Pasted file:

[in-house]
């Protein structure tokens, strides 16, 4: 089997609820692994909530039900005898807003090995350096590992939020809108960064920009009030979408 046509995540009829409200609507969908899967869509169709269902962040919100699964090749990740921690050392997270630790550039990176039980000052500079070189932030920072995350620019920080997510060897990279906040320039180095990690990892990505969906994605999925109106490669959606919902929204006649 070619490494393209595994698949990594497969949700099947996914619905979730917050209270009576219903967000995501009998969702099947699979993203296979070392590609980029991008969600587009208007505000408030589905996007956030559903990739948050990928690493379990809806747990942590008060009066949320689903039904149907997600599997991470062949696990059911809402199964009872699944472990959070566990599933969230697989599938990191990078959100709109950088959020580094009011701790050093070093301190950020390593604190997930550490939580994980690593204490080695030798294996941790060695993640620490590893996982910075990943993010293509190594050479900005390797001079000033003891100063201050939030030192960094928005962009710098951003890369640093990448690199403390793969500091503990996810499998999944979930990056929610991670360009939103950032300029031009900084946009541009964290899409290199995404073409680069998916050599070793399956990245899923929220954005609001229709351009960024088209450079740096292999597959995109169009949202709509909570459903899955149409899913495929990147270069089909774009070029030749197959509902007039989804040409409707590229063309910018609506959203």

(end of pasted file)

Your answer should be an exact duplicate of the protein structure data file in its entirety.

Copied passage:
[in-house]
């Protein structure tokens, strides 16, 4: 089997609820692994909530039900005898807003090995350096590992939020809108960064920009009030979408 046509995540009829409200609507969908899967869509169709269902962040919100699964090749990740921690050392997270630790550039990176039980000052500079070189932030920072995350620019920080997510060897990279906040320039180095990690990892990505969906994605999925109106490669959606919902929204006649 070619490494393209595994698949990594497969949700099947996914619905979730917050209270009576219903967000995501009998969702099947699979993203296979070392590609980029991008969600587009208007505000408030589905996007956030559903990739948050990928690493379990809806747990942590008060009066949320689903039904149907997600599997991470062949696990059911809402199964009872699944472990959070566990599933969230697989599938990191990078959100709109950088959020580094009011701790050093070093301190950020390593604190997930550490939580994980690593204490080695030798294996941790060695993640620490590893996982910075990943993010293509190594050479900005390797001079000033003891100063201050939030030192960094928005962009710098951003890369640093990448690199403390793969500091503990996810499998999944979930990056929610991670360009939103950032300029031009900084946009541009964290899409290199995404073409680069998916050599070793399956990245899923929220954005609001229709351009960024088209450079740096292999597959995109169009949202709509909570459903899955149409899913495929990147270069089909774009070029030749197959509902007039989804040409409707590229063309910018609506959203």